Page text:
Publication: Research - peer-review › Journal article – Annual report year: 2011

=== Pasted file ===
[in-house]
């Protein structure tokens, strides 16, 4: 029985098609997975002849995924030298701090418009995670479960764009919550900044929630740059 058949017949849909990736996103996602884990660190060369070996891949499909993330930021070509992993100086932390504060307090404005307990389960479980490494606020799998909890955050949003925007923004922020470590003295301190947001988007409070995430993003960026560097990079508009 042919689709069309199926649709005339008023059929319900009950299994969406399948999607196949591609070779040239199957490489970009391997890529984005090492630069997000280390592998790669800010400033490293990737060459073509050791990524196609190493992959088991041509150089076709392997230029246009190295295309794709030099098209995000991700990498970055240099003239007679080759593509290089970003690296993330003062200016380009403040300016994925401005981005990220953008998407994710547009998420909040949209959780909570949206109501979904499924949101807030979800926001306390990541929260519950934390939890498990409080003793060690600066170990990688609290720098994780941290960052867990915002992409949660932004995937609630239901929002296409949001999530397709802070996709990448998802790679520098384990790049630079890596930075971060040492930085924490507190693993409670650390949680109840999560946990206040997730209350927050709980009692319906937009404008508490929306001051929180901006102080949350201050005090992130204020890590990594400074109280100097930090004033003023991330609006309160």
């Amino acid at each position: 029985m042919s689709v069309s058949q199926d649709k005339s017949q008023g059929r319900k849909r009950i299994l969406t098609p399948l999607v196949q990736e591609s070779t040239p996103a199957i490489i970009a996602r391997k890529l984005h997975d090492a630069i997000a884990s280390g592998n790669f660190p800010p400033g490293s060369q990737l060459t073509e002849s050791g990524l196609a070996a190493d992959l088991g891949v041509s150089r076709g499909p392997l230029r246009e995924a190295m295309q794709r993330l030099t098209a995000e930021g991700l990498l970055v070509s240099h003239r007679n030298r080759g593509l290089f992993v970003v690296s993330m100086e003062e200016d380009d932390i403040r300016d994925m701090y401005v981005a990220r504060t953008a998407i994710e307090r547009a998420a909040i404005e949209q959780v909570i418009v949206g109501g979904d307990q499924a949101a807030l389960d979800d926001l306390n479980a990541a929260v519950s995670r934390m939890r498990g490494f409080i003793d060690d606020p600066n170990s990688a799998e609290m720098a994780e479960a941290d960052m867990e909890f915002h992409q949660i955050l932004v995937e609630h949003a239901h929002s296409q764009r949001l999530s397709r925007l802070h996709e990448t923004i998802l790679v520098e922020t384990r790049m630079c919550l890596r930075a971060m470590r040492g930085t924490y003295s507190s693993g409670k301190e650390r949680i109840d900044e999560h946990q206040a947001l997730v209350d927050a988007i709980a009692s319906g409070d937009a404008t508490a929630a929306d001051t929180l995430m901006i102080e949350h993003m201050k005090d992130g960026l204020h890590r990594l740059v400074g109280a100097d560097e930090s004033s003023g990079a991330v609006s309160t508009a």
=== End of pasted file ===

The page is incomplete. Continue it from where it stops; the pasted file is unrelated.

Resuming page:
Objective To test the hypothesis that diets with high glycaemic index (GI) and glycaemic load (GL) increase the risk of heart disease. Design Overall GI and GL were assessed from 7 d diet records or diet history interviews. Setting Information on hospitalization and death due to CVD and CHD was obtained from the National Register of Cause of Death and the National Register of Patients. Subjects In total 3959 adult Danes were – depending on time of entry – followed for 6–25 years until 31 December 1999. Results Overall GI was inversely associated with heart disease in men. The hazard ratios (95 % CI) for the 10th and 90th GI percentiles compared with the median were 1·38 (1·13, 1·68) and 0·90 (0·76, 1·07) for CVD morbidity, 1·45 (1·05, 1·99) and 0·81 (0·62, 1·06) for CVD mortality, and 1·31 (0·97, 1·76) and 0·65 (0·51, 0·84) for CHD morbidity. In male subjects GL was not associated with either outcome. In women no clear association between overall GI and heart disease was found, whereas positive non-linear associations were found for GL: at very high levels of GL, increase in GL was associated with increasing CVD and CHD morbidity. Conclusions In men low-GI diets were associated increased risk of heart disease and GL was not associated with heart disease. In women there was no clear association between GI and heart disease, but to some extent a positive association between GL and heart disease was observed as hypothesized.
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